Presentation Skills Aren’t ‘Soft’: 8 Ways Leaders Can Help Their Teams Communicate More Effectively.
Presentation skills are often referred to as a ‘soft skill’ in many organizations.
At Mindful Presenter we believe that there is nothing ‘soft’ about the art of communication. We would go as far as to say that it is the most important skill in the world today.
Human beings need to connect with one another.
Maslow calls it belonging/love whilst Tony Robbins refers to it as connection/love. At Mindful Presenter we believe that ‘connecting is everything’.
Whether you are an engineer, lawyer, teacher or tailor, the way we communicate with each other is extremely important.
Just because we can speak doesn’t necessarily make us good or effective at it. Anyone can share information but whether that content is clearly understood, felt and acted upon is an entirely different matter. A number of leaders operate in the belief that as there are no technical competencies attached to communication, it doesn’t affect the financial success of their business. To make matters worse there is a ubiquitous assumption that just because we can speak and got through the interview that we can all communicate effectively.
The inability of our teams to communicate with colleagues, clients, and stakeholders in a way that truly connects with them can have an adverse impact on every part of the business.
What’s the problem?
Poor communication is a bit like high blood pressure. If you neglect it for too long the consequences can be disastrous.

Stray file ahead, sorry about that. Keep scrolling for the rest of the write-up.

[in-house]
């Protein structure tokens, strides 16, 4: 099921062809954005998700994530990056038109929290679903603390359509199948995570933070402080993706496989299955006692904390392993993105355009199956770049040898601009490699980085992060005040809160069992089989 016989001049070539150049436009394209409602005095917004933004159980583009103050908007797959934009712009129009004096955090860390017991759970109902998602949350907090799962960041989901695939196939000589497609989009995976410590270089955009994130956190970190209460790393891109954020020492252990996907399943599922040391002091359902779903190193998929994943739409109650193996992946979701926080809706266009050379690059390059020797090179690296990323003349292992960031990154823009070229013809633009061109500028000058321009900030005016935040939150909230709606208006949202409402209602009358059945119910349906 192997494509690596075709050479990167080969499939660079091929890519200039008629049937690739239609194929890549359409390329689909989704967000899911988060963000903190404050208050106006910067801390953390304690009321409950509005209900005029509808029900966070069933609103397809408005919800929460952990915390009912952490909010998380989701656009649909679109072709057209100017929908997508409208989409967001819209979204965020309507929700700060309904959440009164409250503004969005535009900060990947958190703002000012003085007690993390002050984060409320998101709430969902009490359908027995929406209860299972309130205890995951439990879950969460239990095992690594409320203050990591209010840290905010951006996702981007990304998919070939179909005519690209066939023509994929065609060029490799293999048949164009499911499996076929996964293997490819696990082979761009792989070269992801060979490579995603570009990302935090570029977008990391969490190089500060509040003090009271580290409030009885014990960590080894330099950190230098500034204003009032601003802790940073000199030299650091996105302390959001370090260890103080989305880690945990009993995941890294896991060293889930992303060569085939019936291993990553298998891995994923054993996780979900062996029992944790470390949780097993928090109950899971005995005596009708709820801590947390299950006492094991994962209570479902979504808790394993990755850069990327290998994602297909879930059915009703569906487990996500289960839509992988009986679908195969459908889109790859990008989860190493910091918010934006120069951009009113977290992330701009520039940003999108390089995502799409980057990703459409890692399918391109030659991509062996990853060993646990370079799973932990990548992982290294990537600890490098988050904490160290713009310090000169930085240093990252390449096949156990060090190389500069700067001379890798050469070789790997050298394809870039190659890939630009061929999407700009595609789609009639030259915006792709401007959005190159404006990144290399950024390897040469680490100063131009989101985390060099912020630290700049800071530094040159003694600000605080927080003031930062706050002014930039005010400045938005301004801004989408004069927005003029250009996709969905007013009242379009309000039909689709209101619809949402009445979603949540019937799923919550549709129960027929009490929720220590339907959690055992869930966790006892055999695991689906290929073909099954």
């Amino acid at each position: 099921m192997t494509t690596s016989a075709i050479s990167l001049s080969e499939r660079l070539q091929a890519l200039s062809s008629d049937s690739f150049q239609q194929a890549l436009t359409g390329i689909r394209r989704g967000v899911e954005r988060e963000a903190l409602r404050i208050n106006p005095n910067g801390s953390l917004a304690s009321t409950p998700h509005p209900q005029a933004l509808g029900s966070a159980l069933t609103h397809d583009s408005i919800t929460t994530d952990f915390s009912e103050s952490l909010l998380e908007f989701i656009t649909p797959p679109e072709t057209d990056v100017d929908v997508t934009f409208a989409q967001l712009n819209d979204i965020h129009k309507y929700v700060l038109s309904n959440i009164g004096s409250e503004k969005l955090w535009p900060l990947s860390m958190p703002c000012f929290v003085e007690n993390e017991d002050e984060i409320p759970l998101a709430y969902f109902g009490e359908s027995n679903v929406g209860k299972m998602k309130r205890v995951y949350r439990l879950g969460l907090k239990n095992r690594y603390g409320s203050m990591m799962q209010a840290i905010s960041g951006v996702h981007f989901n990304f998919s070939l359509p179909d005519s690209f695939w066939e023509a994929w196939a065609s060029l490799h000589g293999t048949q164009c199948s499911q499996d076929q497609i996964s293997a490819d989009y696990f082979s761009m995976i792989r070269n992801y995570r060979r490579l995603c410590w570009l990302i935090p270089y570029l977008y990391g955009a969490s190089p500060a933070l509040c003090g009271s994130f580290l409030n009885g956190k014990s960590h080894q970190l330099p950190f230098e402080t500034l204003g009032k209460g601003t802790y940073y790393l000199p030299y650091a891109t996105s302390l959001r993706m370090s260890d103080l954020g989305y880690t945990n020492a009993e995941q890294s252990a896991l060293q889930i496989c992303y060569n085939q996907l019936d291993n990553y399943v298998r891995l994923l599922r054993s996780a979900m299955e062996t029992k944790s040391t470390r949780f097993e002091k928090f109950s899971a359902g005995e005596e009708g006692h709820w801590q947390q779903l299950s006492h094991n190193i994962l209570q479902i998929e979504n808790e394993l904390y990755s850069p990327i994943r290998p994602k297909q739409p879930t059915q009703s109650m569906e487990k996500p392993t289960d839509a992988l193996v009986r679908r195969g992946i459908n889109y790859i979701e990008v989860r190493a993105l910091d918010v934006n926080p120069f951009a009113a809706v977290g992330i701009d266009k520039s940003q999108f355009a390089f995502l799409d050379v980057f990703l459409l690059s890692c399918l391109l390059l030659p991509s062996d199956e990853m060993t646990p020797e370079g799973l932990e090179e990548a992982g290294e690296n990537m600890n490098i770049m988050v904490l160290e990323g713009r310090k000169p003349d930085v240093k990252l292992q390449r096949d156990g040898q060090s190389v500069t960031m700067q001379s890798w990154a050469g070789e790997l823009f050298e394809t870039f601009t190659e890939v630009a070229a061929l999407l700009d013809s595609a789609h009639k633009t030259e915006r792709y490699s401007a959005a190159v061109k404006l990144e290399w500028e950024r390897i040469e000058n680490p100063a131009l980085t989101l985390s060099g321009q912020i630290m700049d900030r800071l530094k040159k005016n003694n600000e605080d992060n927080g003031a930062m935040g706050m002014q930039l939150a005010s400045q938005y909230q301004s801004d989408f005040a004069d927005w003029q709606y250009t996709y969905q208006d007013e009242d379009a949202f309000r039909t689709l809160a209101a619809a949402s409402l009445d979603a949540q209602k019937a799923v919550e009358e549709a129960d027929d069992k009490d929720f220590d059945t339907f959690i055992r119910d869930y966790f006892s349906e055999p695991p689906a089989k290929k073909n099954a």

At school we are taught to read, remember and repeat. Whilst we may learn a very wide range of other skills, generally, one of them isn’t effective communication.
Some of us move on to higher education and the growing pressure we felt during our first few years of education to pass exams increases exponentially. Very little, if any time at all, is invested on helping us at this vital stage to speaking with confidence, clarity, and impact in a way that connects us with others.
The definition of success that is instilled in so many of us throughout our education is that the goal is to simply get your degree so that you can then go out and work hard. Immersing yourself in a good education and developing your knowledge, wisdom and critical thinking is, of course, a worthy goal.
On its own however, it’s not enough.
We often work with teenagers in schools to help them to develop their public speaking skills. A group of teenagers I was working with recently had been labelled ‘gifted and talented’ by the teaching faculty. Having spent the whole day with them I left the school with the concern that for most of them communication wasn’t one of their talents or gifts. I had to remind myself that was exactly the reason the school had asked me to help them in the first place. What concerned me more was the belief Go to the full article.
Source:: Business 2 Community